The Santa Claus myth is alive and well in our home. Our five-year-old believes and so do his younger sibs. How long this will last is a mystery. We’ve already identified the schoolmates we think will burst the bubble. (In fact we did this years ago.)
But the real problem may not be an informant friend, we’re coming to realize. There are just too many opportunities to see Santa Claus out and about these days. Any half-witted kid will soon realize it isn’t possible for Santa to be at the mall, on the L, at the neighborhood party, on TV, and at school all within a week and, somehow, never looking quite the same. Now, you may argue that this wouldn’t raise suspicion since children gleefully accept Santa’s trans-global physics-defying* gift delivery trip on Christmas Eve. The difference is that the many encounters of Santas throughout the too-long Christmas season are a much more local, tangible phenomenon than the concept of an unseen Santa flitting through the night sky. And kids are uncanny at pattern recognition with local, tangible things.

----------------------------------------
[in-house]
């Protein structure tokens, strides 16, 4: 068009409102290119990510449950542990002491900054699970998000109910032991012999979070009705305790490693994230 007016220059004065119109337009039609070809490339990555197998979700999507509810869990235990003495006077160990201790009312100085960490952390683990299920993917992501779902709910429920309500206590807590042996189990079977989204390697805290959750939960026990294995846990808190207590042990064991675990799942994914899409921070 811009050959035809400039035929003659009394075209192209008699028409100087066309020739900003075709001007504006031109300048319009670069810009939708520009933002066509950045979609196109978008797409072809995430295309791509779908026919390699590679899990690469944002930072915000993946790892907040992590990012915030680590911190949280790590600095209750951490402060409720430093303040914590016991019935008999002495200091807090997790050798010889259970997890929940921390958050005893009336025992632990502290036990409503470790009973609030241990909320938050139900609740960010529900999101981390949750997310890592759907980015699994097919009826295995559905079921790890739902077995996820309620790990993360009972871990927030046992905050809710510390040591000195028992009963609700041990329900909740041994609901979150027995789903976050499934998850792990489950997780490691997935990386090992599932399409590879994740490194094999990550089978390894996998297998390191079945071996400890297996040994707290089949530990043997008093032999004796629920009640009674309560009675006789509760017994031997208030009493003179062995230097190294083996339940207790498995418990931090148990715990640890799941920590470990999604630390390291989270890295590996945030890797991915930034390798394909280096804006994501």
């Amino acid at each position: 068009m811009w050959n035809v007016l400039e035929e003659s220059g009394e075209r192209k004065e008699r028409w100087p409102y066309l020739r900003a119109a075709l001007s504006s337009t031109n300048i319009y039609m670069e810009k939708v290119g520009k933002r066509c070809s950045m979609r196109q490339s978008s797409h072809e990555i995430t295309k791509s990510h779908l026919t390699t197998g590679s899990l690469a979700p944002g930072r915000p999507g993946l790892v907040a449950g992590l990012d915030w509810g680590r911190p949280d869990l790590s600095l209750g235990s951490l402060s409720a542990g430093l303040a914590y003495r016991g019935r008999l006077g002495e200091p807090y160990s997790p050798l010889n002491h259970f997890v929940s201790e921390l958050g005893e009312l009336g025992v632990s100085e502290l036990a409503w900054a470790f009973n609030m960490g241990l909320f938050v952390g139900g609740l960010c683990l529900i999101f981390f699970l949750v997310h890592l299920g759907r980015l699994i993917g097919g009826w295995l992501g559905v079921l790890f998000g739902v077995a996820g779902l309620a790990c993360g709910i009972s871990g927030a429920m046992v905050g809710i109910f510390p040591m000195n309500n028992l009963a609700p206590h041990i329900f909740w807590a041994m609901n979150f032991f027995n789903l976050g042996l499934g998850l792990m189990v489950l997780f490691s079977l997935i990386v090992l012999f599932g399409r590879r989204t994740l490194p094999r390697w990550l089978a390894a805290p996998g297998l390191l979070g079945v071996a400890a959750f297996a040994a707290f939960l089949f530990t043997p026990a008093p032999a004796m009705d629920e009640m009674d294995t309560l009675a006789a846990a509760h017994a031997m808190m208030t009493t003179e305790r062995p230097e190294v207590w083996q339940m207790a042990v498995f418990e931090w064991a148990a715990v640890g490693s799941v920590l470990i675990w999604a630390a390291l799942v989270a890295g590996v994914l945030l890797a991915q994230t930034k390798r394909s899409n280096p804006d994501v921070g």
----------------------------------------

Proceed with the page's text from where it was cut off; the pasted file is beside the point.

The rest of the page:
Now, I’m not about to throw in with the War on Christmas pundits. In some ways this is the opposite: too much Christmas, not enough room for imagination. My wife actually wanted to talk strategy about how we’d answer if my son asked “Is this the real Santa?” at the local neighborhood festival. I didn’t think we should say that he wasn’t real. Why even plant the seed that there is such a thing as an unreal Santa? We’d just explain that Santa can be in many places quickly, like magic. I’ve polled some of my friends and I seem to be in the minority with this stance. Some friends call Rent-a-Clauses “Santa’s Helpers.” But aren’t his helpers elves? And why would a helper dress up exactly like him? Seems a stretch to me.
Parents, how are you dealing with this?
[*] There’s a rebuttal to the classic Physics of Santa argument. Of course he uses an ion shield. Duh!